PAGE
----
Accenture and Microsoft have unveiled a new contract win and a joint proposition to support decarbonization initiatives in the energy sector.
The two suppliers, along with their joint venture vehicle Avanade, have been engaged by UK-based SSE Renewables, to “apply technology to reimagine its operations”. Specifically, the vendors will deploy data analytics, AI and data visualization capabilities on the Microsoft Azure cloud to generate actionable operational and commercial insights from the client’s ever-increasing data volumes.
The aim is to help SSE Renewables to improve the reliability and efficiency of its renewable generation assets, while also using AI to ensure that wildlife is not adversely affected by new windfarm developments. The initiative is being led by SSE Renewables’ Chief Sustainability Officer, who stressed the importance of working with multiple partners with different areas of expertise – in this case business and digital transformation – to tackle the complex technological, market and regulatory aspects of decarbonization.
Accenture and Microsoft have also mapped out several areas in which they are aiming to help UK energy firms on their decarbonization journeys. They will work to cut the cost of renewable generation by up to 25%, reducing the lifetime cost of assets through initiatives such as the use of remote inspection with drones and AI.
The suppliers are also looking to support the electrification of energy, enabling 50% of new electricity demand for transportation and heating to contribute to balancing a system where more than 70% of power generated comes from renewable sources. They are also looking to help businesses achieve a 20% reduction in the cost of meeting increasing electricity demand through new approaches to network design, construction and operation, that harness aspects such as digital twins. Lastly, the two companies will also work on issues such as open industry data and connected workforce.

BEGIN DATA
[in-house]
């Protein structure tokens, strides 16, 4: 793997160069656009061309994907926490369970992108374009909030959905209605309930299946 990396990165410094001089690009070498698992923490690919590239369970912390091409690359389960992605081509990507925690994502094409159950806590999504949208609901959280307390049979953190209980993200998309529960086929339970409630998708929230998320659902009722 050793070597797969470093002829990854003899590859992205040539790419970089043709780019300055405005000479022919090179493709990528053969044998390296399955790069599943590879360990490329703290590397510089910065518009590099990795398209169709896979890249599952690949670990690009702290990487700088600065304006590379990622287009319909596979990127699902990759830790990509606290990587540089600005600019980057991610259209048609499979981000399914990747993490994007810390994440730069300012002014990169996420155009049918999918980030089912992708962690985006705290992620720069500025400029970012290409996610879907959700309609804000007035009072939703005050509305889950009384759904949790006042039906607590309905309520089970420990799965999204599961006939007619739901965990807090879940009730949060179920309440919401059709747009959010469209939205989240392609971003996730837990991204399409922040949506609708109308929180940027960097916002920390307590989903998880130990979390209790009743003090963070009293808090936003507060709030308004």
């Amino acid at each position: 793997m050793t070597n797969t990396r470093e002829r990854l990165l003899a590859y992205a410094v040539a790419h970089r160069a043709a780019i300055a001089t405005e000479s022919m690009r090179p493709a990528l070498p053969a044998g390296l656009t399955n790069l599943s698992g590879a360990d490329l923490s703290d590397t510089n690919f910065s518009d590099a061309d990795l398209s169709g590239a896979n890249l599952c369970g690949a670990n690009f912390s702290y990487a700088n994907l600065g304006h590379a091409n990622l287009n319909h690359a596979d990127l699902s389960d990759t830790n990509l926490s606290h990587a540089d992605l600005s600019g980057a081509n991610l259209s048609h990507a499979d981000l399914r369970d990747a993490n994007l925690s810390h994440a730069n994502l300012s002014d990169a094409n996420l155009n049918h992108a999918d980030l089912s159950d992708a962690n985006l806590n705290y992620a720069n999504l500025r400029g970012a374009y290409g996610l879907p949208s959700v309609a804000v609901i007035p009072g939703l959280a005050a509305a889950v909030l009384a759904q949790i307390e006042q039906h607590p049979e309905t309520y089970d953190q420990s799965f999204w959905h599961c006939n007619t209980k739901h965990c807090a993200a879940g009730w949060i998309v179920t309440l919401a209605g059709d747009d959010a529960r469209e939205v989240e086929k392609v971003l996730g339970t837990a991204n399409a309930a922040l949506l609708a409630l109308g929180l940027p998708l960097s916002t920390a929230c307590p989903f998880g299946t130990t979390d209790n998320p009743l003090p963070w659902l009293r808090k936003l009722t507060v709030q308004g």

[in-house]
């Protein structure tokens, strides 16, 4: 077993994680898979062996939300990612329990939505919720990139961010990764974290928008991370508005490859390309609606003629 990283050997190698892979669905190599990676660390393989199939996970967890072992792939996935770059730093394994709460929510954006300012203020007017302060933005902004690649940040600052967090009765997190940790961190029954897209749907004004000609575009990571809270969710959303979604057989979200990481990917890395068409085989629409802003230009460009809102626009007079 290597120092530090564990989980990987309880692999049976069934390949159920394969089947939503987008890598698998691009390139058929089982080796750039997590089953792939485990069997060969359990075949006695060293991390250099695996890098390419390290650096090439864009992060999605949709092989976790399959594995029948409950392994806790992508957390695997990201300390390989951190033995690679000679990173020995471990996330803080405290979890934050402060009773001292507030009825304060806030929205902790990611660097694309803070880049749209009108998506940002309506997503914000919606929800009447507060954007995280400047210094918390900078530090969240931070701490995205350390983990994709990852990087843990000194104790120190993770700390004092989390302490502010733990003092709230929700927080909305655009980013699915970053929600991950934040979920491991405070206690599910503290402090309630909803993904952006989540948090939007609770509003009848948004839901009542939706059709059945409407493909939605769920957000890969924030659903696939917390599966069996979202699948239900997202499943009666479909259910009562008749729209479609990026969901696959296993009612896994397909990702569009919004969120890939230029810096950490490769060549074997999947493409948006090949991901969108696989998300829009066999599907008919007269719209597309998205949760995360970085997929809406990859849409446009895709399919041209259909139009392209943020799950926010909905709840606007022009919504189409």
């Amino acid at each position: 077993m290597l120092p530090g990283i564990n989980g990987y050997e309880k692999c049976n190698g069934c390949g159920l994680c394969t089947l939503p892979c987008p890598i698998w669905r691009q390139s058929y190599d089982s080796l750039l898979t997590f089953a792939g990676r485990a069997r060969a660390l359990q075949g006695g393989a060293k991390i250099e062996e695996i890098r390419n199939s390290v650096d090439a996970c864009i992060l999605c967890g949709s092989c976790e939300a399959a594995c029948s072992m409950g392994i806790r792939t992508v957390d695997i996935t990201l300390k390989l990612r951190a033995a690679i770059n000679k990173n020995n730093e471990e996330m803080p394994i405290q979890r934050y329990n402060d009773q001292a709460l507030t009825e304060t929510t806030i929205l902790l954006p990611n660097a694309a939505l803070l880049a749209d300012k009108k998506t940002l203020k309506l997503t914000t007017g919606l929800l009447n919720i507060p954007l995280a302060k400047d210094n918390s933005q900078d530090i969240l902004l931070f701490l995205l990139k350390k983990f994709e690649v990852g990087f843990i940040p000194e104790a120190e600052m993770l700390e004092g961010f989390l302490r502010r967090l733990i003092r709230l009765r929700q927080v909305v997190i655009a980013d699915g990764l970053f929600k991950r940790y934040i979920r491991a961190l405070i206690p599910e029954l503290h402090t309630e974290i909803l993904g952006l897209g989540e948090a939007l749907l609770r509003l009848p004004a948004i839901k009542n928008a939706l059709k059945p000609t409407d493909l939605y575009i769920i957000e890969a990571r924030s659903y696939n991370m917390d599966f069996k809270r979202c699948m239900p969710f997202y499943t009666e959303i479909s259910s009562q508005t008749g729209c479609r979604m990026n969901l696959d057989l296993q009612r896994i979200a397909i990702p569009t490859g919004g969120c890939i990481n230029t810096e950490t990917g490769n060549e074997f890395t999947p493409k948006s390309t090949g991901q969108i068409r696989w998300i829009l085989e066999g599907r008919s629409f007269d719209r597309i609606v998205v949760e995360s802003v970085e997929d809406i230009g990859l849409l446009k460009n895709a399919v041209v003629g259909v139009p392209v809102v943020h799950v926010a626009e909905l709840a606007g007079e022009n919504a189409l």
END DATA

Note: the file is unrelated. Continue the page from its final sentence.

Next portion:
This is an interesting move from two of the vendors at the forefront of the crossover between decarbonization and digital transformation. Granted, many of the companies’ joint propositions apply a “decarbonization” lens to a lot of the “smart” asset management initiatives in which energy companies have been investing for some time. But it helps to clearly position the value that the alliance can bring to the table from the perspec-tive of the increasingly empowered Chief Sustainability Officer. The move is also timely with many UK com-panies doubling down on their Zero Carbon commitments in the run-up to the COP26 climate conference in November.
Both companies have aggressive decarbonization ambitions of their own, but they have also been on the front foot in adapting their portfolios to support external customers. Accenture launched a dedicated sustainability services practice last year and more recently launched an alliance with Salesforce to help organizations measure and manage their carbon footprint and report climate data. Meanwhile, Microsoft has announced major engagements with oil majors BP and Shell to help them accelerate the transformation of their businesses around renewable energy sources.